Senior Douglas Hanna is known as a good host—especially to the websites of his 28,000 customers around the world.
Hanna bought A Small Orange, a web hosting and site management company, with his business partner Brent Oxley in March 2010—the second semester of Hanna’s freshman year. Hanna, at 21 years old, is CEO of the company, which made $4 million in revenue in 2011 and is on track to make twice that this year. With a growing emphasis on entrepreneurship and innovation at Duke, Hanna is in many ways ahead of the learning curve.
“I’ve always been interested in entrepreneurial things and a good opportunity presented itself,” Hanna said. “It’s cool when people get involved in entrepreneurial stuff on campus and in Durham.”
A Small Orange provides services to individuals desiring a web presence online. Hosting a website on a personal computer is difficult because the website goes down every time the computer is turned off or the Internet service experiences problems. Hosting companies like A Small Orange provide a reliable alternative.
This summer, Hanna, like many Duke students, is staying for summer session. The only difference is he works at the company full time. While classes are in session, Hanna, a sociology major, spends between 40 and 50 hours per week on his business.
“Usually if I’m not in class I’m here [in the office] or I’m working from home,” he said. “I run around a lot. I travel a lot [for meetings] too, because I have employees all over the country.”
Although Hanna’s coursework at Duke is unrelated to computers, he had experience in the industry before his position at A Small Orange. He worked for Oxley for two years as the customer service manager at web hosting company HostGator.com LLC, before the two bought A Small Orange.
Now, the day-to-day functioning of A Small Orange falls largely under Hanna’s purview. Oxley is an investor in A Small Orange but focuses more time on another company he owns, Hanna said.
The majority of A Small Orange’s 36 employees—most of whom work remotely—are Linux administrators who also help customers with problems and questions. The company also employs individuals in sales and marketing and even hires Duke students for internship and full-time positions. A Small Orange regularly appears at the Spring and Fall Career Fairs and sponsors the Duke Start-Up Challenge.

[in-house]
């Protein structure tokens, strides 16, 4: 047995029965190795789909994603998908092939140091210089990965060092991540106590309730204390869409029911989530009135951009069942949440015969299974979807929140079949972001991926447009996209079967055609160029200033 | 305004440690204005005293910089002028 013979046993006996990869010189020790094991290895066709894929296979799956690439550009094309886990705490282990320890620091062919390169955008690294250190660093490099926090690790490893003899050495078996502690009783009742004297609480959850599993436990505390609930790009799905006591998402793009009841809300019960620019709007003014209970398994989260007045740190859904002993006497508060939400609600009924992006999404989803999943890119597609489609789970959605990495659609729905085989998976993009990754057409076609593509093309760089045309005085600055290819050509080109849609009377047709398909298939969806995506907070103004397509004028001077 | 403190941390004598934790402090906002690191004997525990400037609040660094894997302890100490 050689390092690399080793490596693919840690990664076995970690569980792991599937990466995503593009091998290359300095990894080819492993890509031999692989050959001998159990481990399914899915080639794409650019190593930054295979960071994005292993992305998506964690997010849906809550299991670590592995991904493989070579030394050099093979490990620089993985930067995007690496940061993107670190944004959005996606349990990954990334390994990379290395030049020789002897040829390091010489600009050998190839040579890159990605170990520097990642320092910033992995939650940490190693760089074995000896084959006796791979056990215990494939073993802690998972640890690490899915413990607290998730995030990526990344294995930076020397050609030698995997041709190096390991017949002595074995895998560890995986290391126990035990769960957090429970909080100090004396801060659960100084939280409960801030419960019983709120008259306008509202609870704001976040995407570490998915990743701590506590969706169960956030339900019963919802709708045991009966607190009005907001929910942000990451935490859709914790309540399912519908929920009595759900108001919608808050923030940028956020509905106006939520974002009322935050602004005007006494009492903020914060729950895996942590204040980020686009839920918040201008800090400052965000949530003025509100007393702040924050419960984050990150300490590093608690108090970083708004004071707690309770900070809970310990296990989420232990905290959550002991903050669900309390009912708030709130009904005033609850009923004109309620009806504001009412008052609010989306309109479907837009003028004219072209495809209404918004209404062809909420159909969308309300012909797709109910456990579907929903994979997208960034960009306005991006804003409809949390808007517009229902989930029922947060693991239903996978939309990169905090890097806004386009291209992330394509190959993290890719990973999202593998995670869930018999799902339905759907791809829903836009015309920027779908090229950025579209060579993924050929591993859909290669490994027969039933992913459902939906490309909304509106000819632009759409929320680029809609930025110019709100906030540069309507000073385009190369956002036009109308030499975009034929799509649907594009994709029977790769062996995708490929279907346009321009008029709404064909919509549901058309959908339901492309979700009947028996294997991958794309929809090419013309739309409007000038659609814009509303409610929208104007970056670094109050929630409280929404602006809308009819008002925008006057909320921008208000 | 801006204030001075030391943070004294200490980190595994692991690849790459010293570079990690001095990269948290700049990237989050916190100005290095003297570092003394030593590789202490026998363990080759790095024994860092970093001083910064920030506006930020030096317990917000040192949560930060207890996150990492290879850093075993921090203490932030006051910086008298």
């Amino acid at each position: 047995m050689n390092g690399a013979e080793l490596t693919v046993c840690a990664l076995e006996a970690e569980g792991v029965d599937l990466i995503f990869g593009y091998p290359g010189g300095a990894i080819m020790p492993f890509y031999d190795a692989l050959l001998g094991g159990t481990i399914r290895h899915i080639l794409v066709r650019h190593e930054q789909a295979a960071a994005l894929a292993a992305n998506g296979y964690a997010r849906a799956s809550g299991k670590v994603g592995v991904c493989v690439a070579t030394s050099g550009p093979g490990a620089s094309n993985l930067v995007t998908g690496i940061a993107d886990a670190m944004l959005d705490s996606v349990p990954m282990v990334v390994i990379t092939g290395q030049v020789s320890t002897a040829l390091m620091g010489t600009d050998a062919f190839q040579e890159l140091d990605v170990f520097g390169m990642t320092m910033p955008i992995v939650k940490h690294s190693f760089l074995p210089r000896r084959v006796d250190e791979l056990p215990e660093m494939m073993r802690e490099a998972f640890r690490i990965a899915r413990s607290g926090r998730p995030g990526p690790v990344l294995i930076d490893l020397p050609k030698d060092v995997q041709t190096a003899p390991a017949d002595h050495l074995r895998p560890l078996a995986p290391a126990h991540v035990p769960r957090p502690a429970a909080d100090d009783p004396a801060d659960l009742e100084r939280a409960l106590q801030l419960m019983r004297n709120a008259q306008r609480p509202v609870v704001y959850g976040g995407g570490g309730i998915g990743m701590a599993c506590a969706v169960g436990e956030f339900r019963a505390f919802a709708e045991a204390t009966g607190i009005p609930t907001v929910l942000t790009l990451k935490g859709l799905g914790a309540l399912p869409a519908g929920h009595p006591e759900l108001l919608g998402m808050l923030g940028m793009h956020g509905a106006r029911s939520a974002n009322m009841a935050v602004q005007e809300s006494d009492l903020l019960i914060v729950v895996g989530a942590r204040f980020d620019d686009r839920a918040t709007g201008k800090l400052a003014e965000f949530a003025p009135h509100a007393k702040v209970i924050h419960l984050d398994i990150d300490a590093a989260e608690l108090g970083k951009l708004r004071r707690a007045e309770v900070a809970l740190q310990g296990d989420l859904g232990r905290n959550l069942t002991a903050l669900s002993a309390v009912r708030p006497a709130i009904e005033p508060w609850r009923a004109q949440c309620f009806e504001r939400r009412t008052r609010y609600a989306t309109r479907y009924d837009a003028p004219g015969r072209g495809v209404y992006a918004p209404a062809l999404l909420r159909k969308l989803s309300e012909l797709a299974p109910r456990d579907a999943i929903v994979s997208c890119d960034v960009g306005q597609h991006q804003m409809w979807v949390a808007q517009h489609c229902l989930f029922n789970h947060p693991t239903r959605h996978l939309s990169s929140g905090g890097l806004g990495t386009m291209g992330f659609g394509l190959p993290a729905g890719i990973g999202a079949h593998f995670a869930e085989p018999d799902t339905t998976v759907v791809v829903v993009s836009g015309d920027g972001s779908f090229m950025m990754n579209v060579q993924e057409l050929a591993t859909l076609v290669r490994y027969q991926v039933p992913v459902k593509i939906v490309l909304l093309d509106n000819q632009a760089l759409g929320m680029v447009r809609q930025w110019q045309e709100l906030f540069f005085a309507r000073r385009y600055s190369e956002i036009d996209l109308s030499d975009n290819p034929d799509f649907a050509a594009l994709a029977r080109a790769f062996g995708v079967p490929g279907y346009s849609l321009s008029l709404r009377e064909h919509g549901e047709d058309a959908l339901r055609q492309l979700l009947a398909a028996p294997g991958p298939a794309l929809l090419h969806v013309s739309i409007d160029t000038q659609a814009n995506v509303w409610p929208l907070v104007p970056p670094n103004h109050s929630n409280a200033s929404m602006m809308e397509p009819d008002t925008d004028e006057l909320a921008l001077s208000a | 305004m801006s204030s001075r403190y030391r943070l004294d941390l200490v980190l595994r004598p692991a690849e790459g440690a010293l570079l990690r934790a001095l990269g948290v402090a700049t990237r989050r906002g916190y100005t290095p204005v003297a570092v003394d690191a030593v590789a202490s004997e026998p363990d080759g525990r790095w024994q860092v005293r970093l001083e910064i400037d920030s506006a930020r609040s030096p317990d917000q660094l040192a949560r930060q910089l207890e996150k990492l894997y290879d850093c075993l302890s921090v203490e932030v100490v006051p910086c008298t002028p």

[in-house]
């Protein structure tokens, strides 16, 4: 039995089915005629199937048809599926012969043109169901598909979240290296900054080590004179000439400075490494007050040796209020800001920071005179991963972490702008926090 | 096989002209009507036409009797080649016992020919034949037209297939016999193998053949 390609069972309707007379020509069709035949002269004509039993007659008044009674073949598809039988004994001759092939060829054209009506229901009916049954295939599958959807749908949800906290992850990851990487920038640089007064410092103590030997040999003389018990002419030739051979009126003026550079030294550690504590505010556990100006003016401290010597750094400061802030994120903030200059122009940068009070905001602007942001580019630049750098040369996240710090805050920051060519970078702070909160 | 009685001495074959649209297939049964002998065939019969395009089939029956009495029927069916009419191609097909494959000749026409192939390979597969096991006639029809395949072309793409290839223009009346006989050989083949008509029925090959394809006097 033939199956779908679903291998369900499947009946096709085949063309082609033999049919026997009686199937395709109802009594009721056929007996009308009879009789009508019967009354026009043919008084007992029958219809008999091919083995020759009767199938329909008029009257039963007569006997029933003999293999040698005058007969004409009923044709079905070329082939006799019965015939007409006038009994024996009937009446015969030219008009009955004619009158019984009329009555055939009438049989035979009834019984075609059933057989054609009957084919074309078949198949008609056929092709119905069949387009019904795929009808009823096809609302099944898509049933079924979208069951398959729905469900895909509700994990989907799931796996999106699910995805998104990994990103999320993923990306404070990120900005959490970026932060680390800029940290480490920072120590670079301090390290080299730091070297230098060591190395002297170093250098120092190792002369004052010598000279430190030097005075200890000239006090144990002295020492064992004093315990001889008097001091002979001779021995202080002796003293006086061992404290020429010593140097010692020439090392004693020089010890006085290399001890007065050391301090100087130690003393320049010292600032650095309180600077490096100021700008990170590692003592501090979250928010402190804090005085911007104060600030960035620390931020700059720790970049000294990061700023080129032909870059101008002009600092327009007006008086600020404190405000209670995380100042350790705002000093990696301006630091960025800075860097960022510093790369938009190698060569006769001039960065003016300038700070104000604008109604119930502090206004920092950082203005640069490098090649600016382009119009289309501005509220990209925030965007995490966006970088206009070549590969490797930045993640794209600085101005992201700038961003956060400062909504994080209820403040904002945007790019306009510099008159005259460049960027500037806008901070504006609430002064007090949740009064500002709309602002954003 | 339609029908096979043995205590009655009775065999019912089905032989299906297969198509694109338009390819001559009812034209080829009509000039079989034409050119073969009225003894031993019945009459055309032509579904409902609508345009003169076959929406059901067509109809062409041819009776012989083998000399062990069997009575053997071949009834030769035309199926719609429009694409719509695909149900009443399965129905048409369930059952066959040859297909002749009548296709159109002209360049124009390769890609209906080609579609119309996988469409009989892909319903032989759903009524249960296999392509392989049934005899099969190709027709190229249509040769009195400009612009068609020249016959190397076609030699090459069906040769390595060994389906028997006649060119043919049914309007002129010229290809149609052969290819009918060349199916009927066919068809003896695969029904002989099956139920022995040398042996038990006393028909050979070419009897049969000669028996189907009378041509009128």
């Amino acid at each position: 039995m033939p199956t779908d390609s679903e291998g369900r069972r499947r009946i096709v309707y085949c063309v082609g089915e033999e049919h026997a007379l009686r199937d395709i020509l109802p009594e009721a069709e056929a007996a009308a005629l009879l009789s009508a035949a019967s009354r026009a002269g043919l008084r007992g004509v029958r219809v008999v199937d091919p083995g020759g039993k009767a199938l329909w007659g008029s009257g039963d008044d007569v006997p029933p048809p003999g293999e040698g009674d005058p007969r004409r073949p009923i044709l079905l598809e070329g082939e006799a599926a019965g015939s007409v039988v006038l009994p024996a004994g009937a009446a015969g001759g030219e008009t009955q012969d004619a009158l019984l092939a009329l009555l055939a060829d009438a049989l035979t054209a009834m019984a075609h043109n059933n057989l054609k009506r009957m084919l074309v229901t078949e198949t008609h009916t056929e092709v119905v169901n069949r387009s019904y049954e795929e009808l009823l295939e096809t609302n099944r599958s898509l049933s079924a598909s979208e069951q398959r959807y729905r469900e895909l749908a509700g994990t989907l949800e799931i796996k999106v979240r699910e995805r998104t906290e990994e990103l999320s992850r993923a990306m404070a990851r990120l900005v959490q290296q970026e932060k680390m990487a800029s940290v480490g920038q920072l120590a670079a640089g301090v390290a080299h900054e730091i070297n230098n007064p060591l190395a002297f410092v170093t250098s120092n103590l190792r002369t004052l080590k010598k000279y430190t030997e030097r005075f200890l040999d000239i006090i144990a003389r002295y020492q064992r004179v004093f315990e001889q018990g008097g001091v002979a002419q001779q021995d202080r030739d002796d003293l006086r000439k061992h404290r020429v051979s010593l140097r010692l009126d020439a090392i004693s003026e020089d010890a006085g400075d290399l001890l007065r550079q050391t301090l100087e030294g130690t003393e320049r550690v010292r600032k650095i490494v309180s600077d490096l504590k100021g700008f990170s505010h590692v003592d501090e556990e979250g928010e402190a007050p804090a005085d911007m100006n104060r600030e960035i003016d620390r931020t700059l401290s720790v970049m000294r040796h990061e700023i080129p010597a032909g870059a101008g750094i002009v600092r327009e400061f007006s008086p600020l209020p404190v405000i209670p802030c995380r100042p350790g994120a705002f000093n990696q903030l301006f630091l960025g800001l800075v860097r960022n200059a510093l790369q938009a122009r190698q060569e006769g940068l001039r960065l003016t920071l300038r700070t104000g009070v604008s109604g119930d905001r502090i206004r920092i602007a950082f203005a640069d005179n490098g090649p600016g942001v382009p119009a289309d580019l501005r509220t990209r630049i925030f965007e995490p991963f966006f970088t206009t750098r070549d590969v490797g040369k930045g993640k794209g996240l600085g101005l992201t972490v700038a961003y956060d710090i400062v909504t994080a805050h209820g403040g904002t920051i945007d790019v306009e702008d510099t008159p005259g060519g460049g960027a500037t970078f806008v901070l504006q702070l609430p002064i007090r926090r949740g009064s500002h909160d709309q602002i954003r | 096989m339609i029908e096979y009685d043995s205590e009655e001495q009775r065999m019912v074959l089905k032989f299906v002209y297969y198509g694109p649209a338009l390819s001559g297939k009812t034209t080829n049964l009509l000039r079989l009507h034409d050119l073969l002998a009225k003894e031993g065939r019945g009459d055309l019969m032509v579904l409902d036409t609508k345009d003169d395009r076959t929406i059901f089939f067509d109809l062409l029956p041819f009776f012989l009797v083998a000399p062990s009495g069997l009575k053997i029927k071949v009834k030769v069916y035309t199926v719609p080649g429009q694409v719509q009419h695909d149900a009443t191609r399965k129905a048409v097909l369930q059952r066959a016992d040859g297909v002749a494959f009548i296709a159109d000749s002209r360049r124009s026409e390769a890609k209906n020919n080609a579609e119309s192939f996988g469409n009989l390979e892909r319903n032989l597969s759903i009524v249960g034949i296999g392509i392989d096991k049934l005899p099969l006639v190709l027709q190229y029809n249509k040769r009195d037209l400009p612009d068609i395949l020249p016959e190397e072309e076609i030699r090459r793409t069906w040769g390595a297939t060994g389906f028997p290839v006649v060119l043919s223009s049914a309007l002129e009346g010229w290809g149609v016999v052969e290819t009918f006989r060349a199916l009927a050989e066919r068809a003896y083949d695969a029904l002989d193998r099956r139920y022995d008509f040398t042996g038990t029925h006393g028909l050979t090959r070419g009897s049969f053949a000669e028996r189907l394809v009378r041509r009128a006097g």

Although Hanna dedicates a large portion of his time to work, he does not think his business responsibilities seriously detract from his college experience. He still makes time for his friends and life outside of work. At times, though, being so busy can be tough—especially because Hanna often travels for business on weekends in order to avoid missing class.
“He does a good job separating down time and work,” said Duke Student Government President Alex Swain, a senior who has been close friends with Hanna since their freshman year. “He’s not like one of those people who when you’re with him, he’s emailing all the time…. He’s a perfect example of how [Duke students] strive to do great things and don’t see our age as a limit to that.”
Hanna focuses much of his time on his business, but he still manages to take advantage of opportunities at Duke, said senior Jeremy Ruch. a member of The Chronicle's independent editorial board, who has also been friends with Hanna since their freshman year.
“The list of freshman year college students I know who can take over a web hosting company while serving on the executive board of a major campus organization [Campus Council], while serving as their dorm’s president and managing an award-winning blog—and I think managing our freshman year tent rotation—is pretty thin,” Ruch said.
Hanna said his position at A Small Orange also gives him peace of mind about his post-graduation plans. He intends to work at his current job full-time after he graduates in December 2012.
Correction: An earlier version of this article stated that Hanna will graduate in May 2013. The Chronicle regrets the error.
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